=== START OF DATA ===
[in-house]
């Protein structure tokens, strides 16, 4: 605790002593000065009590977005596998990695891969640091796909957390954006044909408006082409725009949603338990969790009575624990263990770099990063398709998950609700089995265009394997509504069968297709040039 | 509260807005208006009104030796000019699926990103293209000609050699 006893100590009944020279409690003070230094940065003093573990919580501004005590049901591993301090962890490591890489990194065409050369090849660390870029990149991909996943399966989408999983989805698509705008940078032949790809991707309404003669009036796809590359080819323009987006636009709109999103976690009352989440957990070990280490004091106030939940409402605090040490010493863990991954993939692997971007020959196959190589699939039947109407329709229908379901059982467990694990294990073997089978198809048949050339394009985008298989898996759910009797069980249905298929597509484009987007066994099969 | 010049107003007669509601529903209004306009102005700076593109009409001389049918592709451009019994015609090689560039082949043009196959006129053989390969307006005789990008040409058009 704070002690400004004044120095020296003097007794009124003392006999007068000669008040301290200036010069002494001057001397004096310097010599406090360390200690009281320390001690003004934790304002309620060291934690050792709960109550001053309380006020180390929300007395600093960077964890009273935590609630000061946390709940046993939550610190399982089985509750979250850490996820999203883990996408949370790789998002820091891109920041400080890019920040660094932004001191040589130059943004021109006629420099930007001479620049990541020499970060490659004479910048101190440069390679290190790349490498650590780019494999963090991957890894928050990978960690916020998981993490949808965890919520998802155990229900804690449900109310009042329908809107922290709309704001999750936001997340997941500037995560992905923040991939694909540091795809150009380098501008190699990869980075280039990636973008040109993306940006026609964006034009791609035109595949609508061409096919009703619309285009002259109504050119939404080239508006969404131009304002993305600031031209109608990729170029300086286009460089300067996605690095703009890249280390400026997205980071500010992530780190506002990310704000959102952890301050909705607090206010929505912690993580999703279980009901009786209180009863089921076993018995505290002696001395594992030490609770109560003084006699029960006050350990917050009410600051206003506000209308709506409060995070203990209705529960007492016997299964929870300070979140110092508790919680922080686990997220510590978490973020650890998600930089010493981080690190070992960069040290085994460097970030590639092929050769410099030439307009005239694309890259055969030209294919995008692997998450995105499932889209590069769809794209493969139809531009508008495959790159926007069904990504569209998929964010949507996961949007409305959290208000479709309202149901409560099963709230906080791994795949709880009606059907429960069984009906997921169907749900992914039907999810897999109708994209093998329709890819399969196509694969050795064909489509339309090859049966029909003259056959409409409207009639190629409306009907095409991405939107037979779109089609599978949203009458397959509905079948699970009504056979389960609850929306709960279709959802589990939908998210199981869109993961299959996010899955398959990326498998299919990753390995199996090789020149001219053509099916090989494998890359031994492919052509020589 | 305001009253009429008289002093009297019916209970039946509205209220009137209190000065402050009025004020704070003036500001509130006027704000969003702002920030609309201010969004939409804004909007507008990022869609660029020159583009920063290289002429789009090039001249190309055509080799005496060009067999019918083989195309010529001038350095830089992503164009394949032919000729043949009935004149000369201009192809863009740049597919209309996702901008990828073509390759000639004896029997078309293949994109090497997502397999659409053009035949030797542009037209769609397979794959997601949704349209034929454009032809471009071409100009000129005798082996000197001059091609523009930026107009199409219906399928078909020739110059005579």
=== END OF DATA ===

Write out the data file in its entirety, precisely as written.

[in-house]
């Protein structure tokens, strides 16, 4: 605790002593000065009590977005596998990695891969640091796909957390954006044909408006082409725009949603338990969790009575624990263990770099990063398709998950609700089995265009394997509504069968297709040039 | 509260807005208006009104030796000019699926990103293209000609050699 006893100590009944020279409690003070230094940065003093573990919580501004005590049901591993301090962890490591890489990194065409050369090849660390870029990149991909996943399966989408999983989805698509705008940078032949790809991707309404003669009036796809590359080819323009987006636009709109999103976690009352989440957990070990280490004091106030939940409402605090040490010493863990991954993939692997971007020959196959190589699939039947109407329709229908379901059982467990694990294990073997089978198809048949050339394009985008298989898996759910009797069980249905298929597509484009987007066994099969 | 010049107003007669509601529903209004306009102005700076593109009409001389049918592709451009019994015609090689560039082949043009196959006129053989390969307006005789990008040409058009 704070002690400004004044120095020296003097007794009124003392006999007068000669008040301290200036010069002494001057001397004096310097010599406090360390200690009281320390001690003004934790304002309620060291934690050792709960109550001053309380006020180390929300007395600093960077964890009273935590609630000061946390709940046993939550610190399982089985509750979250850490996820999203883990996408949370790789998002820091891109920041400080890019920040660094932004001191040589130059943004021109006629420099930007001479620049990541020499970060490659004479910048101190440069390679290190790349490498650590780019494999963090991957890894928050990978960690916020998981993490949808965890919520998802155990229900804690449900109310009042329908809107922290709309704001999750936001997340997941500037995560992905923040991939694909540091795809150009380098501008190699990869980075280039990636973008040109993306940006026609964006034009791609035109595949609508061409096919009703619309285009002259109504050119939404080239508006969404131009304002993305600031031209109608990729170029300086286009460089300067996605690095703009890249280390400026997205980071500010992530780190506002990310704000959102952890301050909705607090206010929505912690993580999703279980009901009786209180009863089921076993018995505290002696001395594992030490609770109560003084006699029960006050350990917050009410600051206003506000209308709506409060995070203990209705529960007492016997299964929870300070979140110092508790919680922080686990997220510590978490973020650890998600930089010493981080690190070992960069040290085994460097970030590639092929050769410099030439307009005239694309890259055969030209294919995008692997998450995105499932889209590069769809794209493969139809531009508008495959790159926007069904990504569209998929964010949507996961949007409305959290208000479709309202149901409560099963709230906080791994795949709880009606059907429960069984009906997921169907749900992914039907999810897999109708994209093998329709890819399969196509694969050795064909489509339309090859049966029909003259056959409409409207009639190629409306009907095409991405939107037979779109089609599978949203009458397959509905079948699970009504056979389960609850929306709960279709959802589990939908998210199981869109993961299959996010899955398959990326498998299919990753390995199996090789020149001219053509099916090989494998890359031994492919052509020589 | 305001009253009429008289002093009297019916209970039946509205209220009137209190000065402050009025004020704070003036500001509130006027704000969003702002920030609309201010969004939409804004909007507008990022869609660029020159583009920063290289002429789009090039001249190309055509080799005496060009067999019918083989195309010529001038350095830089992503164009394949032919000729043949009935004149000369201009192809863009740049597919209309996702901008990828073509390759000639004896029997078309293949994109090497997502397999659409053009035949030797542009037209769609397979794959997601949704349209034929454009032809471009071409100009000129005798082996000197001059091609523009930026107009199409219906399928078909020739110059005579």